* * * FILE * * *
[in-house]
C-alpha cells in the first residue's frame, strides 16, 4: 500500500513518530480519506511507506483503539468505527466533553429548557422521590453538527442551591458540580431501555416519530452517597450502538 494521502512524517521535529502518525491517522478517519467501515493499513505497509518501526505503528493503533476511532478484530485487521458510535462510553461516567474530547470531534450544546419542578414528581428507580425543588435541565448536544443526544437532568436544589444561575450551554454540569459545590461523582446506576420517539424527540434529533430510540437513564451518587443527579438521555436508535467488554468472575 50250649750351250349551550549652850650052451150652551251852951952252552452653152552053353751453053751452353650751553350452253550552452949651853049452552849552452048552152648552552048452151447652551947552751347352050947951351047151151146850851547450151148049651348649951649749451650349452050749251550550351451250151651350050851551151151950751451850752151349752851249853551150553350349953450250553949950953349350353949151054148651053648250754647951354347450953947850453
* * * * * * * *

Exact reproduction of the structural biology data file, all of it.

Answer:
[in-house]
C-alpha cells in the first residue's frame, strides 16, 4: 500500500513518530480519506511507506483503539468505527466533553429548557422521590453538527442551591458540580431501555416519530452517597450502538 494521502512524517521535529502518525491517522478517519467501515493499513505497509518501526505503528493503533476511532478484530485487521458510535462510553461516567474530547470531534450544546419542578414528581428507580425543588435541565448536544443526544437532568436544589444561575450551554454540569459545590461523582446506576420517539424527540434529533430510540437513564451518587443527579438521555436508535467488554468472575 50250649750351250349551550549652850650052451150652551251852951952252552452653152552053353751453053751452353650751553350452253550552452949651853049452552849552452048552152648552552048452151447652551947552751347352050947951351047151151146850851547450151148049651348649951649749451650349452050749251550550351451250151651350050851551151151950751451850752151349752851249853551150553350349953450250553949950953349350353949151054148651053648250754647951354347450953947850453